By Dariya Tsyrenzhapova
The definition of bots is murky, but expectations for the use of artificial intelligence tools in news organizations is on the rise. Bots, like automated personal assistants, can collect information, execute actions, generate content and even emulate humans, said Tiff Fehr, an interactives editor at The New York Times.
Fehr moderated a 2017 CAR Conference panel on bots with John Keefe of Quartz, Ken Schwencke of ProPublica and Simon Rogers of Google.
How can journalists interact with their audiences using bots? How can they use them to improve their reporting? One example panelists pointed to was The New York Times’ Politics Chatbot that provides automated updates with the latest election poll numbers, along with news updates via Facebook Messenger.
Quartz recently launched a Bot Studio, with the support of the Knight Foundation. It’s an experimental project, intended to build automated tools for journalists and applications for voice and messaging interfaces.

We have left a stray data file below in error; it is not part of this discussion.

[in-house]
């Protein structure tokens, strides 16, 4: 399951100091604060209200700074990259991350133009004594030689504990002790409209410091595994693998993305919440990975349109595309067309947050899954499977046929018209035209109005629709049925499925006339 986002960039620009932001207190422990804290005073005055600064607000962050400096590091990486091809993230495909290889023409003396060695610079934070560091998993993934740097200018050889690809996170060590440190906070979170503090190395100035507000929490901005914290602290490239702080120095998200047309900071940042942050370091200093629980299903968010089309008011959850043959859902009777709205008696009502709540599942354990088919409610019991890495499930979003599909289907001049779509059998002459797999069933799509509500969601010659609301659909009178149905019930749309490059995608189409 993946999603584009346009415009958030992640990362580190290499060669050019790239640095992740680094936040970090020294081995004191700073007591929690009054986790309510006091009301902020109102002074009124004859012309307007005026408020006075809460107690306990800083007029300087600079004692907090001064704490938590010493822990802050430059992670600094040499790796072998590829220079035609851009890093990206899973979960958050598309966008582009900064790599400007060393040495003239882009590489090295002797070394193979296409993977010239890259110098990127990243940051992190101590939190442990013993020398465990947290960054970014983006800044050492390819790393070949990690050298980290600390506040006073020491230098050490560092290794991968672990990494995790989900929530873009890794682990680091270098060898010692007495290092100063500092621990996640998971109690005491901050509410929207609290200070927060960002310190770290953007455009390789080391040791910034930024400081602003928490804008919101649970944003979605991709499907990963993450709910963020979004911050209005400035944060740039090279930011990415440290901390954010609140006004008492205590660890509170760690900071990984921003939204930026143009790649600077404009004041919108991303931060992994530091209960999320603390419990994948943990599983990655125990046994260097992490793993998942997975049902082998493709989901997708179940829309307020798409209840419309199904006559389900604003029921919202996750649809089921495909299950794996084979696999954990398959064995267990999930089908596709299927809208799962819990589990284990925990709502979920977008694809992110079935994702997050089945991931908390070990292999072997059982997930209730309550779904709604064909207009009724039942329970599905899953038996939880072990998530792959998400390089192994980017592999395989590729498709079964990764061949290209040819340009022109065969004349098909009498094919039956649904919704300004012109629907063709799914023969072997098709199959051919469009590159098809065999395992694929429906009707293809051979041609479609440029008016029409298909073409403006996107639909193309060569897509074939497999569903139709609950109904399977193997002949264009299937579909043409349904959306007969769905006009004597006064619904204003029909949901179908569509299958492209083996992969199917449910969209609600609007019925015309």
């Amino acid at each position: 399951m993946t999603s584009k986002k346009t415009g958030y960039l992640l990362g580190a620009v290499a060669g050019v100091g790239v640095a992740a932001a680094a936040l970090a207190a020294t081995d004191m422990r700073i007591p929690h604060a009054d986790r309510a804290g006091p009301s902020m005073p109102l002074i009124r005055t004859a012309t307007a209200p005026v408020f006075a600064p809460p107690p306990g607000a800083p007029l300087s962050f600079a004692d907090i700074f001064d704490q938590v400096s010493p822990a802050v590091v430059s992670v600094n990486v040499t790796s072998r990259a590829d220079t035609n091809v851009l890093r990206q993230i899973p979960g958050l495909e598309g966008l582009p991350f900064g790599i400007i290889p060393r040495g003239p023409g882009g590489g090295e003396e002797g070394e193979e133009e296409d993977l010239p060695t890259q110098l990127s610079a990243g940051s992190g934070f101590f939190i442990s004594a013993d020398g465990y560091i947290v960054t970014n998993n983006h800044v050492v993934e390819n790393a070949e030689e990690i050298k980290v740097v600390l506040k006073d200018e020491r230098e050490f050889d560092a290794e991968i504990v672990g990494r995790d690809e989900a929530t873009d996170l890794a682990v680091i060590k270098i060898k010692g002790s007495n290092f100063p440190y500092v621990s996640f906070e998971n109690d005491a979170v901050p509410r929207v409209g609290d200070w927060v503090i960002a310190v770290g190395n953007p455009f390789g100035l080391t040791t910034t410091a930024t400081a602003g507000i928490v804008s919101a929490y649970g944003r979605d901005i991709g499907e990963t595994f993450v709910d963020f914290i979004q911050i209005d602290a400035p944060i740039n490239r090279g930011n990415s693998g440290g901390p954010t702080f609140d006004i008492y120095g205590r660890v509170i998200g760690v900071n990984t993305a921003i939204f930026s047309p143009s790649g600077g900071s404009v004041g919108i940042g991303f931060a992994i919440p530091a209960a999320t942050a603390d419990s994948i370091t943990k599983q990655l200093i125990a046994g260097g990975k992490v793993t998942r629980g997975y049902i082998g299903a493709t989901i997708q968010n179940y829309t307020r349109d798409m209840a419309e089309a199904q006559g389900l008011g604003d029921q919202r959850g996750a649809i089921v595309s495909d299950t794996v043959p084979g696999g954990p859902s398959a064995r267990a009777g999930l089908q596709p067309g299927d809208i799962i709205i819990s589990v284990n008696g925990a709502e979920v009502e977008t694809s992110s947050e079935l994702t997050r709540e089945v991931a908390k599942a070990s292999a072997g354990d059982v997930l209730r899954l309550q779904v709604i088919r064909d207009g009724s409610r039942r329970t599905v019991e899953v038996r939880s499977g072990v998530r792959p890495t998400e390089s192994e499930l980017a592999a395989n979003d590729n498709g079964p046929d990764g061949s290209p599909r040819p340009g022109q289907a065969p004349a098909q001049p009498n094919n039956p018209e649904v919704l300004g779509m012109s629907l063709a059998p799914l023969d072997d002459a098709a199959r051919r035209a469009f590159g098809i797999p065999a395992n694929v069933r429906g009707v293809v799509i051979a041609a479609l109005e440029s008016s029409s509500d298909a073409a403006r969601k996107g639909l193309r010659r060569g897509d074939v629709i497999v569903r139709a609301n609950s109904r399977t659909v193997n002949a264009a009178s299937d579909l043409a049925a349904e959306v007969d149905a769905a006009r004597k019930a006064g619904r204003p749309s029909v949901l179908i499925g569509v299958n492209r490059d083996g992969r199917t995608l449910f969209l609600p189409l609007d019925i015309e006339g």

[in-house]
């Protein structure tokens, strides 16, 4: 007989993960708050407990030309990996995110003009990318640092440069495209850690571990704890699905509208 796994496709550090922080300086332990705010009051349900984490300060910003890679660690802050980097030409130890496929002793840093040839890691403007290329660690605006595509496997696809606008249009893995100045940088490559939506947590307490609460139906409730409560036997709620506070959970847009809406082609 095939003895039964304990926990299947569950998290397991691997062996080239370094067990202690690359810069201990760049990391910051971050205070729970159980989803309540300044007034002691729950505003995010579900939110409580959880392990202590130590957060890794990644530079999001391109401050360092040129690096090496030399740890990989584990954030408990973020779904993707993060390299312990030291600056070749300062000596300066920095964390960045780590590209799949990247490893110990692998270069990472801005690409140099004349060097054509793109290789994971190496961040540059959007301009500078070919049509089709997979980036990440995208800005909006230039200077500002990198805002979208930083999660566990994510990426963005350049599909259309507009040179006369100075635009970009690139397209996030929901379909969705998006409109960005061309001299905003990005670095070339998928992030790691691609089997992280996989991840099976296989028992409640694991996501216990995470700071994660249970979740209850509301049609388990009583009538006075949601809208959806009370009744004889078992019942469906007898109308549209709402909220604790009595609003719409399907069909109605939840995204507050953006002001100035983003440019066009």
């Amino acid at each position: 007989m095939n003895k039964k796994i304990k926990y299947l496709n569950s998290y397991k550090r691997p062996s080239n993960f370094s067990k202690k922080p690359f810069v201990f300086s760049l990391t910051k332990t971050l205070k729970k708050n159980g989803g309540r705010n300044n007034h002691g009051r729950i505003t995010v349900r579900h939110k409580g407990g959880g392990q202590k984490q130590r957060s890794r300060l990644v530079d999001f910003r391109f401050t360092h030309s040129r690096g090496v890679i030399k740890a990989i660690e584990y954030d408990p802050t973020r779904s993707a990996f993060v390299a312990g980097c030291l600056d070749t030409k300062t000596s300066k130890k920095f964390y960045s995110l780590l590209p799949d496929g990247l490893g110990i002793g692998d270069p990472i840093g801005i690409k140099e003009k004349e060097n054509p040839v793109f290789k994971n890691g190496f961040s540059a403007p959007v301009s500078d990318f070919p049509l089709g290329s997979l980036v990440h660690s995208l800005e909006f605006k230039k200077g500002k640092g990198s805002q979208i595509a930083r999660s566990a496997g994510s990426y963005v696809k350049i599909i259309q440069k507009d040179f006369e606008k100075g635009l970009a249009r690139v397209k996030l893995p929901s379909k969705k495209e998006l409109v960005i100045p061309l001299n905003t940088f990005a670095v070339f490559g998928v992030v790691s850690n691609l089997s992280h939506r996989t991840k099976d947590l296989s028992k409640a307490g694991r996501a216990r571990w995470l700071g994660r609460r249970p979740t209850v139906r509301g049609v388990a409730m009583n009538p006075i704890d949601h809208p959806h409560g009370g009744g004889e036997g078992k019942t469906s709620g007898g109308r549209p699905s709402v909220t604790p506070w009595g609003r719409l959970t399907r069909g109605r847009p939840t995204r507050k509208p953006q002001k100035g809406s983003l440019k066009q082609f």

Bots can help you watch RSS feeds, keep an eye on court cases and even see things before everyone else, Keefe said. “That kind of tool is completely amazing,” he added, “especially if you can come up with stuff that nobody else is watching or thinking.”
Panelists said that bots can be our digital assistants and robot friends. They are programmed to automate journalists’ routine tasks and to deliver efficient, timely responses to journalists’ queries.
But is there a way to have them interact in an unprompted way, on their own?
“We are not there yet,” Keefe said, laughing. “And I am not sure if we want to be there.”
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